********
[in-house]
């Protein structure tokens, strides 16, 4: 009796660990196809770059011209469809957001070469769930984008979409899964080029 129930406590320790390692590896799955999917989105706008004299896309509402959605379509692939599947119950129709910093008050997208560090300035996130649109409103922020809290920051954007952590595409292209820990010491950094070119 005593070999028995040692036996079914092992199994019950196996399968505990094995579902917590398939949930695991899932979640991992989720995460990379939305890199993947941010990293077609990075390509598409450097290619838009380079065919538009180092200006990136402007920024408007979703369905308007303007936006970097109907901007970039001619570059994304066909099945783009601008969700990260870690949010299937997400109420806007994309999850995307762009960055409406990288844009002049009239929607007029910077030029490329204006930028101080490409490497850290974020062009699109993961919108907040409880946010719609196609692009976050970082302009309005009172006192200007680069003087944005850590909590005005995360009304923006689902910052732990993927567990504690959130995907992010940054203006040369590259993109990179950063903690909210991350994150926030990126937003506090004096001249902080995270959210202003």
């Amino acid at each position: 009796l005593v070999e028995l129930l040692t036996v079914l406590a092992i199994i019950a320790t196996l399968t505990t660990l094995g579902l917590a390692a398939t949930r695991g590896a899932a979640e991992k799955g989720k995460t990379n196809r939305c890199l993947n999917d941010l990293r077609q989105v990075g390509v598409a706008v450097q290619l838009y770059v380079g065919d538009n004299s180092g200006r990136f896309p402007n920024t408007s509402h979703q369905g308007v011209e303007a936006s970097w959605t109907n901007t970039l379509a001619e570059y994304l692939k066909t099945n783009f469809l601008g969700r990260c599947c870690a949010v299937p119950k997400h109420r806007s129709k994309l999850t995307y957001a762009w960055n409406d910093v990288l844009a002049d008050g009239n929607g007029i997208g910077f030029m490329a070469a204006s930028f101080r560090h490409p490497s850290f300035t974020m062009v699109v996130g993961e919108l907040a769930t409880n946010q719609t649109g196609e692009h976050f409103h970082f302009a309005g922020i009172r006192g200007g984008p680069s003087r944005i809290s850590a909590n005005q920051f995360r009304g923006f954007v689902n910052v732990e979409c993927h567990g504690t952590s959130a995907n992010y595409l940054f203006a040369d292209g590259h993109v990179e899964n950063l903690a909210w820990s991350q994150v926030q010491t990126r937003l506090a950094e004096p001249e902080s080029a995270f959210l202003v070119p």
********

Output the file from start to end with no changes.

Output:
[in-house]
């Protein structure tokens, strides 16, 4: 009796660990196809770059011209469809957001070469769930984008979409899964080029 129930406590320790390692590896799955999917989105706008004299896309509402959605379509692939599947119950129709910093008050997208560090300035996130649109409103922020809290920051954007952590595409292209820990010491950094070119 005593070999028995040692036996079914092992199994019950196996399968505990094995579902917590398939949930695991899932979640991992989720995460990379939305890199993947941010990293077609990075390509598409450097290619838009380079065919538009180092200006990136402007920024408007979703369905308007303007936006970097109907901007970039001619570059994304066909099945783009601008969700990260870690949010299937997400109420806007994309999850995307762009960055409406990288844009002049009239929607007029910077030029490329204006930028101080490409490497850290974020062009699109993961919108907040409880946010719609196609692009976050970082302009309005009172006192200007680069003087944005850590909590005005995360009304923006689902910052732990993927567990504690959130995907992010940054203006040369590259993109990179950063903690909210991350994150926030990126937003506090004096001249902080995270959210202003």
């Amino acid at each position: 009796l005593v070999e028995l129930l040692t036996v079914l406590a092992i199994i019950a320790t196996l399968t505990t660990l094995g579902l917590a390692a398939t949930r695991g590896a899932a979640e991992k799955g989720k995460t990379n196809r939305c890199l993947n999917d941010l990293r077609q989105v990075g390509v598409a706008v450097q290619l838009y770059v380079g065919d538009n004299s180092g200006r990136f896309p402007n920024t408007s509402h979703q369905g308007v011209e303007a936006s970097w959605t109907n901007t970039l379509a001619e570059y994304l692939k066909t099945n783009f469809l601008g969700r990260c599947c870690a949010v299937p119950k997400h109420r806007s129709k994309l999850t995307y957001a762009w960055n409406d910093v990288l844009a002049d008050g009239n929607g007029i997208g910077f030029m490329a070469a204006s930028f101080r560090h490409p490497s850290f300035t974020m062009v699109v996130g993961e919108l907040a769930t409880n946010q719609t649109g196609e692009h976050f409103h970082f302009a309005g922020i009172r006192g200007g984008p680069s003087r944005i809290s850590a909590n005005q920051f995360r009304g923006f954007v689902n910052v732990e979409c993927h567990g504690t952590s959130a995907n992010y595409l940054f203006a040369d292209g590259h993109v990179e899964n950063l903690a909210w820990s991350q994150v926030q010491t990126r937003l506090a950094e004096p001249e902080s080029a995270f959210l202003v070119p």